The U.S. government is signaling it won't throw a lifeline to struggling financial companies — except for mortgage linchpins Fannie...
NEW YORK — The U.S. government is signaling it won’t throw a lifeline to struggling financial companies — except for mortgage linchpins Fannie Mae and Freddie Mac — marking a shift to a new and potentially more volatile phase of the credit crisis.
Such an approach could mean beaten-down investment banks like Lehman Brothers Holdings Inc. and regional banks must now fend for themselves as they try to recover from billions of dollars in mortgage-related losses. That is bound to unnerve Wall Street, already anxious as it awaits financial companies’ earnings reports that are expected to be down a stunning 69 percent from a year ago when all the numbers are in.
The short-term uncertainty about Freddie Mac and Fannie Mae — which together hold or guarantee half the nation’s mortgage debt — was to an extent relieved on Sunday. Federal officials again threw their support behind the government-sponsored enterprises; the Treasury pledged to expand its current line of credit to the two companies and the Federal Reserve said it will provide additional loans if needed.
Treasury Secretary Henry Paulson also said the government could, if needed, buy equity capital in the companies, whose stocks lost half their value last week. The Treasury’s moves would require congressional approval.
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But, some of Wall Street’s biggest investors believe there was another message in the government’s announcement — the rest of the financial sector seems unlikely to get a helping hand. Global banks and brokerages have already written down nearly $300 billion in soured mortgage investments — a number projected to ultimately reach $1 trillion.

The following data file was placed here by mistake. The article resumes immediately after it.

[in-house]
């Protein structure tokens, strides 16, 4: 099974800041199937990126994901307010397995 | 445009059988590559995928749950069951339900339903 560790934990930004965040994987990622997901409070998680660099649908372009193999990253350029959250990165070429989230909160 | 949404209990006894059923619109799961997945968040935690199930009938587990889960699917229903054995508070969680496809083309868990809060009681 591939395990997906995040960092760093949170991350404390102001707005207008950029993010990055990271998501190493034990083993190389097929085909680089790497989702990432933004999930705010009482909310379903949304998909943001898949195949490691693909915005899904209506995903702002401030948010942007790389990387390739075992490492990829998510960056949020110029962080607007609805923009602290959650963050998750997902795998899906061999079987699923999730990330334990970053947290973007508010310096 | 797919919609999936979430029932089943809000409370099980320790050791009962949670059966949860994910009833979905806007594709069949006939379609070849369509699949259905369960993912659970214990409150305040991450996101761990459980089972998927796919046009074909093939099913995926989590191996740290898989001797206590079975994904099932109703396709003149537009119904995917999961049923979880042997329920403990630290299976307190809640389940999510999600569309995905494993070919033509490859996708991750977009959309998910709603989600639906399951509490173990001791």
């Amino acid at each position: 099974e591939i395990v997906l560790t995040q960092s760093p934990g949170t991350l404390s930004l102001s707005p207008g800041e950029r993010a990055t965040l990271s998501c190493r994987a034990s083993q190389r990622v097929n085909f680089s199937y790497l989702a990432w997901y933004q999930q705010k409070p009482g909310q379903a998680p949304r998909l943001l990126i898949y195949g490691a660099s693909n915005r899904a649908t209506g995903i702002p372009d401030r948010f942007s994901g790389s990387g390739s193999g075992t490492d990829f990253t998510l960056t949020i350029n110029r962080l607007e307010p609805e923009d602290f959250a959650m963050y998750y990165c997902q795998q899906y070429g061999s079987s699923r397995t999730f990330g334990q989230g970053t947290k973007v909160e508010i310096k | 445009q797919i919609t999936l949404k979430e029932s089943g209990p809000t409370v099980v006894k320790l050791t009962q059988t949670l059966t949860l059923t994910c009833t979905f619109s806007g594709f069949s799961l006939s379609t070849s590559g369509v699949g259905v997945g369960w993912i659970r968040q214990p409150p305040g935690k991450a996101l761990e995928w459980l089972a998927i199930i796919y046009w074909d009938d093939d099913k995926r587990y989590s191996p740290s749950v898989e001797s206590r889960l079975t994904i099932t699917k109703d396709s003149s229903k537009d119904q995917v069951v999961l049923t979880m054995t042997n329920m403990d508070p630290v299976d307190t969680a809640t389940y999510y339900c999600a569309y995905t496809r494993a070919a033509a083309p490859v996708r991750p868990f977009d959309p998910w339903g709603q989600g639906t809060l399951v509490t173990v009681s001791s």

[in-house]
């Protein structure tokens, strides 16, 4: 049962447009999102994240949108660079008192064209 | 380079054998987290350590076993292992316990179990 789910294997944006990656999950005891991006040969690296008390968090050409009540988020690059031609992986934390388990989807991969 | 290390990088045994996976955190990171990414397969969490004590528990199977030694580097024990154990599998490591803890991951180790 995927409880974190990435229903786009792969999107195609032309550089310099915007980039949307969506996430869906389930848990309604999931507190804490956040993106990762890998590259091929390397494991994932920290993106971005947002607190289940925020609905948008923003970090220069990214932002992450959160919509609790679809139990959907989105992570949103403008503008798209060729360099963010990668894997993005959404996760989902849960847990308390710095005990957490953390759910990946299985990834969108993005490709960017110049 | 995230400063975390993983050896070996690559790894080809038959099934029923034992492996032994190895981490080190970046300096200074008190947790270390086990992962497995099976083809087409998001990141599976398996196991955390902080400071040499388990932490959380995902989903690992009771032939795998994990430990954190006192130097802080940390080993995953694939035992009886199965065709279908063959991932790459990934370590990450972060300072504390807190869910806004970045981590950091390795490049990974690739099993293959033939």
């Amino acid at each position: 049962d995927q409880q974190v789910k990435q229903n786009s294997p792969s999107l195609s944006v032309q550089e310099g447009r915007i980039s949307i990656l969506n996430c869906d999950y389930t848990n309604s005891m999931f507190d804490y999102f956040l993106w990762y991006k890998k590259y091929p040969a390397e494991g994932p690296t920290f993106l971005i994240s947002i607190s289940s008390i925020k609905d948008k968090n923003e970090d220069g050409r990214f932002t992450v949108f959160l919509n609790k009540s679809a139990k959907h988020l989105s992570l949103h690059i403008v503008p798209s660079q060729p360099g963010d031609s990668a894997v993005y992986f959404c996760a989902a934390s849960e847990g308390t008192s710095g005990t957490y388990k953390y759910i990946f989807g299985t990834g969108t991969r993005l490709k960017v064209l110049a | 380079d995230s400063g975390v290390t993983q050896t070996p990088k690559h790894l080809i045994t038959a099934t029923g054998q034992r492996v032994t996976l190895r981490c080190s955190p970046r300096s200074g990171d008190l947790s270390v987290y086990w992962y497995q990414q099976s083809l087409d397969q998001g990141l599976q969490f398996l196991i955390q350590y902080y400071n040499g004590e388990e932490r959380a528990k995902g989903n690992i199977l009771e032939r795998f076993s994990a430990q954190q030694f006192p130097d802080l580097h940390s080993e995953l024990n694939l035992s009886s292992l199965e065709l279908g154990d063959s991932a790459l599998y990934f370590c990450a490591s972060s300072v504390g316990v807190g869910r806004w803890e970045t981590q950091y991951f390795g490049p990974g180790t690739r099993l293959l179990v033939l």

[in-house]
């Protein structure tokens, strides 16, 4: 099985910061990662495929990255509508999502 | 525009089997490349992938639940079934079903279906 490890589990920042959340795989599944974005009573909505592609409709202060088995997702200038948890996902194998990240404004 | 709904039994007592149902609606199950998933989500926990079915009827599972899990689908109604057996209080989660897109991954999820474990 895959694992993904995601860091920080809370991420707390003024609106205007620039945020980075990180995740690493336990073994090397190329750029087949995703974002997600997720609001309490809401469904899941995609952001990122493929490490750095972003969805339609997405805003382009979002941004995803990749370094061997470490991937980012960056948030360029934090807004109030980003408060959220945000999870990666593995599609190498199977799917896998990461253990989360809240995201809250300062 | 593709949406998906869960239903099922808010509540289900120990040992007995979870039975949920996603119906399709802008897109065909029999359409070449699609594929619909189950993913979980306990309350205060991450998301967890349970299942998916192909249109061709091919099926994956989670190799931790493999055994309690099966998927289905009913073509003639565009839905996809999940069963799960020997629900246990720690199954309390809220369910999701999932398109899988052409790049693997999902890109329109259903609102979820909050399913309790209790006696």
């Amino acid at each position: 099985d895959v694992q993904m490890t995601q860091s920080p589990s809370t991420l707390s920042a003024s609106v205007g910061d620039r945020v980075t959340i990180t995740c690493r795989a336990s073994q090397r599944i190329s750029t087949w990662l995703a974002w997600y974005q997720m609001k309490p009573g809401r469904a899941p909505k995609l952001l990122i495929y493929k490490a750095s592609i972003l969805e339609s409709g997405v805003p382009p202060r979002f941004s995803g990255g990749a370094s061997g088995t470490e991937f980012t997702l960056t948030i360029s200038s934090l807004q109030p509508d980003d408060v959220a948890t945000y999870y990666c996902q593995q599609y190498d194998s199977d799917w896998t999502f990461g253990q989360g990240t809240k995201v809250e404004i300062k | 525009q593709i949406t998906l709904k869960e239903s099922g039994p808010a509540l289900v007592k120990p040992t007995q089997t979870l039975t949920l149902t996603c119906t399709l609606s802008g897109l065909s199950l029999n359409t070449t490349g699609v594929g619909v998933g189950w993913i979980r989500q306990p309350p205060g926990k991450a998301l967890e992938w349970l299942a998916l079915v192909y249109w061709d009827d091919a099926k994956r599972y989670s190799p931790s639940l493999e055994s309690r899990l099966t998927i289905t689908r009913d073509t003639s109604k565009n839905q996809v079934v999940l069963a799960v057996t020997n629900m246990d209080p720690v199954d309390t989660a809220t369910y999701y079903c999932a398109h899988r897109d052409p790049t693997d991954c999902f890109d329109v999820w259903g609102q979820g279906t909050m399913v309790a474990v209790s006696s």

“The credit crisis has obviously entered into a new phase — the government has one bailout left in them, and this is it,” said Jeffrey Gundlach, chief investment officer of TCW Group in Los Angeles, which invests $160 billion.
“One consequence of Freddie and Fannie is that other firms are allowed to go under,” he said. “If you couldn’t get your act together after four months of unprecedented financing terms, maybe you don’t deserve to be thrown yet another lifeline.”
The banking industry was dealt a severe blow in March when Bear Stearns Cos. nearly collapsed amid the evaporation of its liquidity. JPMorgan Chase & Co. stepped in to purchase Bear Stearns in a deal orchestrated by the Federal Reserve.
Bear Stearns was unhinged by mounting losses tied to investments in bonds backed by mortgages. As the mortgages increasingly defaulted, the value of bonds backed by the troubled loans tumbled.
Financial companies’ reports of writedowns of troubled debt are likely to increase this week as some of the country’s largest institutions, including JPMorgan Chase, Merrill Lynch & Co. and Citigroup Inc., report second-quarter results. That trio has already taken a combined $73 billion in write-downs since the credit crisis began last summer.